Soto for AWS

Pitch

Include Soto for AWS in the official and recommended SSWG projects.

Motivation

Amazon Web Services (AWS) is the largest provider of cloud services. Many companies rely on the systems and automation they provide. These include storage, security, identity, messaging, databases, compute, machine learning and analytics to mention a few.

Amazon itself, provide SDKs to interact with their services using the languages Javascript, Go, Python, C#, PHP, C++, Java, Ruby but don't provide a first-party, fully comprehensive SDK in Swift. They do have aws-sdk-ios but that is written in Objective-C, which is not much use on non-Darwin platforms.

There are many Swift libraries that provide access to one or maybe two AWS services. Many teams working in the AWS ecosystem leverage multiple services, typically within the same application codebase. Having to deal with multiple libraries with different APIs, signing and serialisation code is not ideal.

The main purpose of the Soto project is to rectify these issues. The project provides access to all AWS services through a consistent API that is closely integrated with Swift NIO.

Project composition

Soto is a Swift-based interface to Amazon Web Services. It supports Linux, macOS and iOS. It is split into three sections.

  1. The core functionality repository soto-core. This is a NIO 2.0 based module. Requests to the core return an EventLoopFuture that will be populated with results at a later point. The core module encodes requests, signs requests using credentials, sends them to AWS and then decodes the response.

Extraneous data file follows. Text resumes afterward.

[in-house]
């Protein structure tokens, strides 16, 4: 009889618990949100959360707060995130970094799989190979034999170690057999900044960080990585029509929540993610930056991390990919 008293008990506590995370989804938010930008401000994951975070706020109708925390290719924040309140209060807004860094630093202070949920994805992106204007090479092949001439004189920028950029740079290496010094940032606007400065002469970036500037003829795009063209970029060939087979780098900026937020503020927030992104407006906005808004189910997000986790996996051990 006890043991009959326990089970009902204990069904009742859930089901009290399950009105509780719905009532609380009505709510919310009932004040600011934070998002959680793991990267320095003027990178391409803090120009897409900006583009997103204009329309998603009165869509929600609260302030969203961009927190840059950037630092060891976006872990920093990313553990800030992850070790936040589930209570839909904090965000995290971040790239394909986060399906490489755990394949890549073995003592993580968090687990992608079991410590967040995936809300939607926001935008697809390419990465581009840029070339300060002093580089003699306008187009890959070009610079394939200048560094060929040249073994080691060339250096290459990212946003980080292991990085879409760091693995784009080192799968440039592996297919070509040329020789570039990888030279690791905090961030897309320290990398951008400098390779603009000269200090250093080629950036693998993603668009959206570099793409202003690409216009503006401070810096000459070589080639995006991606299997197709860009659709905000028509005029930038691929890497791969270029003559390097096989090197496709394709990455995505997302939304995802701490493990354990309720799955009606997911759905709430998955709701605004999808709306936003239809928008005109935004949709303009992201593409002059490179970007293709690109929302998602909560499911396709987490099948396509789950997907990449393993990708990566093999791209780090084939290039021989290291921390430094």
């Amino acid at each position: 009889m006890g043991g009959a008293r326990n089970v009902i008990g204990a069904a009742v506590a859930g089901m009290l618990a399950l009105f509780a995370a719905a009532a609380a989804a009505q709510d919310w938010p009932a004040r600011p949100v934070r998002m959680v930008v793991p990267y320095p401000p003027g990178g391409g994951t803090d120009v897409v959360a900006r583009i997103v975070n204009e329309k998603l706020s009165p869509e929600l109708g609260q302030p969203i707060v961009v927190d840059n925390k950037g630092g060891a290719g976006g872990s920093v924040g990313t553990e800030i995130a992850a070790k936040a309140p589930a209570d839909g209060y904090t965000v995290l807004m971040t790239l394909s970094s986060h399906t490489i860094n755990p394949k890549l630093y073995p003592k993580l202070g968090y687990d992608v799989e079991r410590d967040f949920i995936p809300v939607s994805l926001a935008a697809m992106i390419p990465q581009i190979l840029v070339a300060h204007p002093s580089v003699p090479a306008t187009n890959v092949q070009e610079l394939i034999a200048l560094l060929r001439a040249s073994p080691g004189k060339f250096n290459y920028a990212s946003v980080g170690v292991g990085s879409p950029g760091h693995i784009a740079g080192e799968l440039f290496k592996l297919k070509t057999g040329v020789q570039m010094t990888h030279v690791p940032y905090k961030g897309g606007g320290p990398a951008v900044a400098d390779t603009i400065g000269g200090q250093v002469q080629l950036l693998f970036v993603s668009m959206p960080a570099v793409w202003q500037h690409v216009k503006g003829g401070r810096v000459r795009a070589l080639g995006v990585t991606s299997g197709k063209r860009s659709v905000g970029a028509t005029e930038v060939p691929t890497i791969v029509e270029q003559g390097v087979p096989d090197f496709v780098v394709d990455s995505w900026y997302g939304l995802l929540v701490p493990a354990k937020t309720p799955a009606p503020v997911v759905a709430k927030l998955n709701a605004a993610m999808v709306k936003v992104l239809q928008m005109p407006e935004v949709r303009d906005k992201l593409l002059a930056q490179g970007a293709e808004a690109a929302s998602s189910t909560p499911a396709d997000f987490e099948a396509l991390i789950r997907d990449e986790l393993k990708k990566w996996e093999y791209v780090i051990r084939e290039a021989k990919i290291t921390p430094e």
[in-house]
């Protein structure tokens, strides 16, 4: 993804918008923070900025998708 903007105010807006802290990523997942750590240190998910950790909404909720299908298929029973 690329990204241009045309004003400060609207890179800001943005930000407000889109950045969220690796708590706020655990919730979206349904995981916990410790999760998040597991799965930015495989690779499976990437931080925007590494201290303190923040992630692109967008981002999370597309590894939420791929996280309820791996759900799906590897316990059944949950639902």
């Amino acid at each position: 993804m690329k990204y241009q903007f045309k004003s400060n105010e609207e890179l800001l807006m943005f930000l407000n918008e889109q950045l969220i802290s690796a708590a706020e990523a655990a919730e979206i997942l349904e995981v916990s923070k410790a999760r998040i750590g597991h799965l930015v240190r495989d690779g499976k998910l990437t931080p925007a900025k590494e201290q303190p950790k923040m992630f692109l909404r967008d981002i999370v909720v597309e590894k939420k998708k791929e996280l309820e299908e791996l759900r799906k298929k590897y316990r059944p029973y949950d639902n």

2. Soto contains the service API files. Each AWS service has its own target which contains a service client object along with its operations and their input and output structures. The operations map to the REST api of the AWS service.

  3. The Code Generator which builds the service API files mentioned in section 2. This uses the JSON model files Amazon provides (which are synced from Amazon's aws-sdk-go repository) to generate Swift versions of the service APIs.

Is this something that people would be interested in including as a SSWG project?

24 Likes

Huge +1 to this - I've been using Soto in production on multiple projects for a long time now

4 Likes

I am strongly in favour of this library being adopted by the SSWG. Quite aside from the project itself, the scope of the APIs it must interoperate with mean that Soto requires the development and maintenance of tooling that produce additional value for the server-side Swift ecosystem. The vast majority of server-side developers would gain indirect benefit from the existence of Soto, even if they never used it themselves.

Firm +1.

9 Likes

The framework is really well done and works like a charm! +1

1 Like

+1 from my side as well. I'm using Soto in a number of projects and it works flawless – especially in connection with the AWS Lambda Runtime.

Disclosure: I've contributed to Soto.

+1 great work from Adam

Strong +1

+1
I've played around with Swift AWS Lambda Runtime and I'm almost always using Soto to integrate with other AWS services. It's quick to learn and I haven't had any problems so far. In the next two weeks or so I'll be releasing my first production workload with Swift AWS Lambda Runtime and of course Soto.

Thanks to @fabianfett for his great tutorials on Swift AWS Lambda Runtime and special thanks to @adam-fowler for his great tutorials and the work on Soto :+1:

4 Likes
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